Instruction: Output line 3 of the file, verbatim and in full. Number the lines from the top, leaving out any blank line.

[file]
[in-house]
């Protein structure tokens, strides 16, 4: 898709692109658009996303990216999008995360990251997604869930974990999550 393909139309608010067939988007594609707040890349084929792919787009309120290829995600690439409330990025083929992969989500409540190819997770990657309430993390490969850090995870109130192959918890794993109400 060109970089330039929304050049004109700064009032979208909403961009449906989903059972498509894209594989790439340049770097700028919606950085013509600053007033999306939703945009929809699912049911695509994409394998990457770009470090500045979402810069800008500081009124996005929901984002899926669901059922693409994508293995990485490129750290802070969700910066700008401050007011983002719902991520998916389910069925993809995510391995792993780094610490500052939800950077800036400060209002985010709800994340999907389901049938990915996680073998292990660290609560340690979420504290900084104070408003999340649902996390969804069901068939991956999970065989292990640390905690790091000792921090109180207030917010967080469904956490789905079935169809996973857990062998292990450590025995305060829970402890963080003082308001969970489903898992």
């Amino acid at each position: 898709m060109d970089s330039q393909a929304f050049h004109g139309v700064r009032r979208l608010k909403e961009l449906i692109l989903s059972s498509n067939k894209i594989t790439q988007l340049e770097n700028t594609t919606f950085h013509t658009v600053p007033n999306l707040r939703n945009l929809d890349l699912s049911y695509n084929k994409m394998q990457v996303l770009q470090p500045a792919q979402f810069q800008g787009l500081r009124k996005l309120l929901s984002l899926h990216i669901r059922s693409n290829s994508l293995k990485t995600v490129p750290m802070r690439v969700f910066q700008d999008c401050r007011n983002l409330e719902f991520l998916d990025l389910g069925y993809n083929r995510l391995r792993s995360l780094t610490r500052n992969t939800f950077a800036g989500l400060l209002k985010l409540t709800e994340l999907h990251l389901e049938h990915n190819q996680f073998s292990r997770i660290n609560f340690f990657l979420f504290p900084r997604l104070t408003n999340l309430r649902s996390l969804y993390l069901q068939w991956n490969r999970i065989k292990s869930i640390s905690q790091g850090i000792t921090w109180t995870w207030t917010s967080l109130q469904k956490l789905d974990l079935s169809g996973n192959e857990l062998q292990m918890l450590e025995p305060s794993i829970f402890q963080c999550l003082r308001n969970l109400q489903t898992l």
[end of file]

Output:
């Amino acid at each position: 898709m060109d970089s330039q393909a929304f050049h004109g139309v700064r009032r979208l608010k909403e961009l449906i692109l989903s059972s498509n067939k894209i594989t790439q988007l340049e770097n700028t594609t919606f950085h013509t658009v600053p007033n999306l707040r939703n945009l929809d890349l699912s049911y695509n084929k994409m394998q990457v996303l770009q470090p500045a792919q979402f810069q800008g787009l500081r009124k996005l309120l929901s984002l899926h990216i669901r059922s693409n290829s994508l293995k990485t995600v490129p750290m802070r690439v969700f910066q700008d999008c401050r007011n983002l409330e719902f991520l998916d990025l389910g069925y993809n083929r995510l391995r792993s995360l780094t610490r500052n992969t939800f950077a800036g989500l400060l209002k985010l409540t709800e994340l999907h990251l389901e049938h990915n190819q996680f073998s292990r997770i660290n609560f340690f990657l979420f504290p900084r997604l104070t408003n999340l309430r649902s996390l969804y993390l069901q068939w991956n490969r999970i065989k292990s869930i640390s905690q790091g850090i000792t921090w109180t995870w207030t917010s967080l109130q469904k956490l789905d974990l079935s169809g996973n192959e857990l062998q292990m918890l450590e025995p305060s794993i829970f402890q963080c999550l003082r308001n969970l109400q489903t898992l």